Traveller's Tales

From Sega Retro

Traveller's Tales
Founded: 1989[1]
Merged into: Giant Interactive Entertainment (2005)[1], Warner Bros. Interactive Entertainment (2007-11-08)
Knutsford, Chesire, England, United Kingdom

This short article is in need of work. You can help Sega Retro by adding to it.

Traveller's Tales, also known by its parent company's name TT Games, is a prolific British video game developer notable for producing a number of first-party Sega titles, such as Sonic 3D Blast and Sonic R. Founded in 1989[1] by Jon Burton and Andy Ingram, the company has developed games for publishers like Disney and Activision, and is most known for both the advanced graphical effects incorporated into many of its releases, and for its popular series of Lego license games.


The company's Cheshire, England offices.

Traveller's Tales was founded in 1989 by programmer Jon Burton and artist Andy Ingram (both formerly from the British demoscene) near the completion of their first game, the 1991 Amiga action platformer Leander. With the game's modest success came an eventual port to the Sega Mega Drive, both exposing the developer to Sega's 16-bit hardware, and establishing Traveller's Tales as a "developer of note" in the demoscene community, being one of few scene groups to have published their work to a home video game console.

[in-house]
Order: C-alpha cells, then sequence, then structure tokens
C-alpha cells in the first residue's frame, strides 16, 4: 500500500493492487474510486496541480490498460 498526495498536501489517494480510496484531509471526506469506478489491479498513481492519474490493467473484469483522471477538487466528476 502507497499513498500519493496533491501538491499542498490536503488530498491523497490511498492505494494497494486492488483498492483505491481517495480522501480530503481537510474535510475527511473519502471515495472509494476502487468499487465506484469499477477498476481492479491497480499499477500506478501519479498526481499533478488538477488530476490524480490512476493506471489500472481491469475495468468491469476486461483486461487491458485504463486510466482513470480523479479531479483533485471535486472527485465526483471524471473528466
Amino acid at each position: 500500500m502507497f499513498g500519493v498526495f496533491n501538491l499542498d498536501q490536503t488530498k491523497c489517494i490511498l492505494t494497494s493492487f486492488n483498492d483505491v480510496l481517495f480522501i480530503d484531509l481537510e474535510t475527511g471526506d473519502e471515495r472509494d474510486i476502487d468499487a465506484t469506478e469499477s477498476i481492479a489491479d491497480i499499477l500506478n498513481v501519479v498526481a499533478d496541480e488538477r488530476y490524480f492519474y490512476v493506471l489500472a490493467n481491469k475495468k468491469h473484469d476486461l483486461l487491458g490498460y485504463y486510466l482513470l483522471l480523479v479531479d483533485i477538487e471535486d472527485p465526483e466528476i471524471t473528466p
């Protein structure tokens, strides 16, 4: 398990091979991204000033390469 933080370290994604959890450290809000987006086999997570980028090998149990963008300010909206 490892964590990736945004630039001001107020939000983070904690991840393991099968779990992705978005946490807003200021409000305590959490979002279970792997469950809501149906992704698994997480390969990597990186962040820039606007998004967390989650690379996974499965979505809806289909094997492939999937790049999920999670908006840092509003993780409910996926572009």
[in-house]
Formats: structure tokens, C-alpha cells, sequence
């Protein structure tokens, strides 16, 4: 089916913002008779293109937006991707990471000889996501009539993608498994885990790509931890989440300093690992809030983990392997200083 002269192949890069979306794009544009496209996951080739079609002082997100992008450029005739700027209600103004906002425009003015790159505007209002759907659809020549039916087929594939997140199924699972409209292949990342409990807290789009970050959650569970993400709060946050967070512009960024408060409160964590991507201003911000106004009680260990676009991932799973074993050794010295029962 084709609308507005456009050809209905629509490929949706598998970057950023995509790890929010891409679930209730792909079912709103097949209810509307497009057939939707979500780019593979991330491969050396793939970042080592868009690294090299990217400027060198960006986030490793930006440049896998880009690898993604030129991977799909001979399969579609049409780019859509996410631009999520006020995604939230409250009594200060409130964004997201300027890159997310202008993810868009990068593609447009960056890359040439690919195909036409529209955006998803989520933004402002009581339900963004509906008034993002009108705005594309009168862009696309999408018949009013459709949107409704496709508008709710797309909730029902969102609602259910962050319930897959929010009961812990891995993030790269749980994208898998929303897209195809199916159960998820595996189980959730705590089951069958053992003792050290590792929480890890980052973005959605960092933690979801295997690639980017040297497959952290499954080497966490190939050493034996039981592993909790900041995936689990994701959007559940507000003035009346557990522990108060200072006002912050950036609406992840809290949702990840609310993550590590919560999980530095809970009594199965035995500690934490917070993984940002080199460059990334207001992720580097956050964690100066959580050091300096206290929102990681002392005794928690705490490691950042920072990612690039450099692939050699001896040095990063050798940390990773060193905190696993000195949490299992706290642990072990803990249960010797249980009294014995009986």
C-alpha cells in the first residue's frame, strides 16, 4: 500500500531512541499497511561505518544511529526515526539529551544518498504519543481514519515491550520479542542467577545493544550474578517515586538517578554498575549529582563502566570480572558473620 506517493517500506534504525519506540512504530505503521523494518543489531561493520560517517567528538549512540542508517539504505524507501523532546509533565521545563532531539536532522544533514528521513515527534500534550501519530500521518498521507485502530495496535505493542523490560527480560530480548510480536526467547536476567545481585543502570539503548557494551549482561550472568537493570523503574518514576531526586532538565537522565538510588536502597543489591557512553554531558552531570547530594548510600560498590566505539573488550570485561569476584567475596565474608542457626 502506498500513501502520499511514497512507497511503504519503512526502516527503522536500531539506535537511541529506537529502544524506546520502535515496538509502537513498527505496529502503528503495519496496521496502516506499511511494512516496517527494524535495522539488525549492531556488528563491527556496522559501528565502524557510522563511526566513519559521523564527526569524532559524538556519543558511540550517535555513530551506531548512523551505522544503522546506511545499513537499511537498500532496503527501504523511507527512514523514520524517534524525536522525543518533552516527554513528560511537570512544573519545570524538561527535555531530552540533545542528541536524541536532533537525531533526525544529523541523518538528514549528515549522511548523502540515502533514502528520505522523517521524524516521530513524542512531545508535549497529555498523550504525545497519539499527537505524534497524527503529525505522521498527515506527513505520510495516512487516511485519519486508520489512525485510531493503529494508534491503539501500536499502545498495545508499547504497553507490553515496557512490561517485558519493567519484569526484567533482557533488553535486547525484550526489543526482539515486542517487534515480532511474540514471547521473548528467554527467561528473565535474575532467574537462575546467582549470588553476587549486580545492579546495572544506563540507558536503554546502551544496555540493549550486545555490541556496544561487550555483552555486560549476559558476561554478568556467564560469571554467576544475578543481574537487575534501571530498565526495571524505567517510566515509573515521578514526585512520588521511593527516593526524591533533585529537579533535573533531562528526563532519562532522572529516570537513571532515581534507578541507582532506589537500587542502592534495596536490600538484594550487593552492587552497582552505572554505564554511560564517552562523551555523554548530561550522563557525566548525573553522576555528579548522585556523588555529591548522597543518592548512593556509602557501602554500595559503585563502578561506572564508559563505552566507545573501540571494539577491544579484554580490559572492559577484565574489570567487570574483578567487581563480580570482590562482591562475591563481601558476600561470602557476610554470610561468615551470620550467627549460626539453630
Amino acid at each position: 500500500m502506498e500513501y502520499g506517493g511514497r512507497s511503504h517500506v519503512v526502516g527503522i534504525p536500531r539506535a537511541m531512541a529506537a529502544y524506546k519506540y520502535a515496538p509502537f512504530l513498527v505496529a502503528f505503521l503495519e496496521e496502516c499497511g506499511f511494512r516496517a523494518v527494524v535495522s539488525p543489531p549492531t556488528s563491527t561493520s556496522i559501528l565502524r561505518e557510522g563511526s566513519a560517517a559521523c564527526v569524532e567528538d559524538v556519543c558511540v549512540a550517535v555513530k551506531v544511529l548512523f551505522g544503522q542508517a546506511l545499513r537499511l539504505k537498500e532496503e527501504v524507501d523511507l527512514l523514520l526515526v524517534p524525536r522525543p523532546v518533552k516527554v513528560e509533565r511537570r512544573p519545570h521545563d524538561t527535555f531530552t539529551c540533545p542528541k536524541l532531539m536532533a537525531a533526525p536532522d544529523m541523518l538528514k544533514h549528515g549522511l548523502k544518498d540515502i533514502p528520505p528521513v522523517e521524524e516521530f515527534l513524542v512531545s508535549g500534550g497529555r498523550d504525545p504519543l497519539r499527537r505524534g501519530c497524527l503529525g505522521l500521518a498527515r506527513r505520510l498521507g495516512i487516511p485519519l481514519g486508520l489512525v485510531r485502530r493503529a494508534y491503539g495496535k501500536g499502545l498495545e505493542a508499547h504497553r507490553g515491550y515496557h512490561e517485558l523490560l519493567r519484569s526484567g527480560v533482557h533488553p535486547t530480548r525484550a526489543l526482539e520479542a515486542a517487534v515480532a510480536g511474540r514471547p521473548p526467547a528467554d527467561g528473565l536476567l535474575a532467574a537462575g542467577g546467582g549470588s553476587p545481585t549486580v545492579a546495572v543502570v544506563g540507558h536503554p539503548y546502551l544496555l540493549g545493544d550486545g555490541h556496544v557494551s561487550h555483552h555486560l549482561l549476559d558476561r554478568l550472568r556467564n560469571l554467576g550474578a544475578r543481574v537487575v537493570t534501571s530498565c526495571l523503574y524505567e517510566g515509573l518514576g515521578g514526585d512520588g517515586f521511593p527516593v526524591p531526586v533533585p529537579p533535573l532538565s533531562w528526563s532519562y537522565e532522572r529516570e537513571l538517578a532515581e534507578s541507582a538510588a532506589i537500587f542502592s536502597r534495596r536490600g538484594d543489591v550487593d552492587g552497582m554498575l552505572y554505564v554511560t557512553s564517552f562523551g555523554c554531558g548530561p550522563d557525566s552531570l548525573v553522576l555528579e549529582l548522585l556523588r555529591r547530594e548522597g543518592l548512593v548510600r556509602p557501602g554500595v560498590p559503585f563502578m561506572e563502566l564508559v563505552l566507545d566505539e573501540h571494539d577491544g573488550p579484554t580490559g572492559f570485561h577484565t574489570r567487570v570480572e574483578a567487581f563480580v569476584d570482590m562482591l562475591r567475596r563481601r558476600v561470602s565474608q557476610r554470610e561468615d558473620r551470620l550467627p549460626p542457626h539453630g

Working alongside Psygnosis for their earlier titles (and taking full advantage of its advanced development hardware and business experience), Traveller's Tales soon saw their parent company acquired by Sony Imagesoft - something that allowed the studio to begin developing for larger properties; notably, 1994's Mickey Mania started a long and fruitful relationship with Disney. Their later work on Toy Story (one of the first games to launch alongside the blockbuster it was licensed from) resulted in millions of sales and was one of the studio's largest successes, with Traveller's Tales soon adopting a license-centric style of business. Burton says, "We had found our business model, and people started to emulate it. For the next 10 years, we were on seven-month deadlines." Their continued success saw Traveller's Tales gain the attention of other big players in the entertainment industry, like Sega.

Not long after, the studio was contracted by Sega to develop the first-party Sonic the Hedgehog game Sonic 3D: Flickies' Island - something which really got their attention and impressed Traveller's Tales in terms of Sega's commitment to the project. The success of that title led to a second, the technically-impressive Sonic R, and the company has since established a reputation as one of Britain's most consistent and trusted video game developers.

In 2005, Traveller's Tales was acquired by publisher Giant Interactive Entertainment. Later in November 2007, it was sold to Warner Bros. Interactive Entertainment for an estimated £100m and renamed TT Games.[1]



External links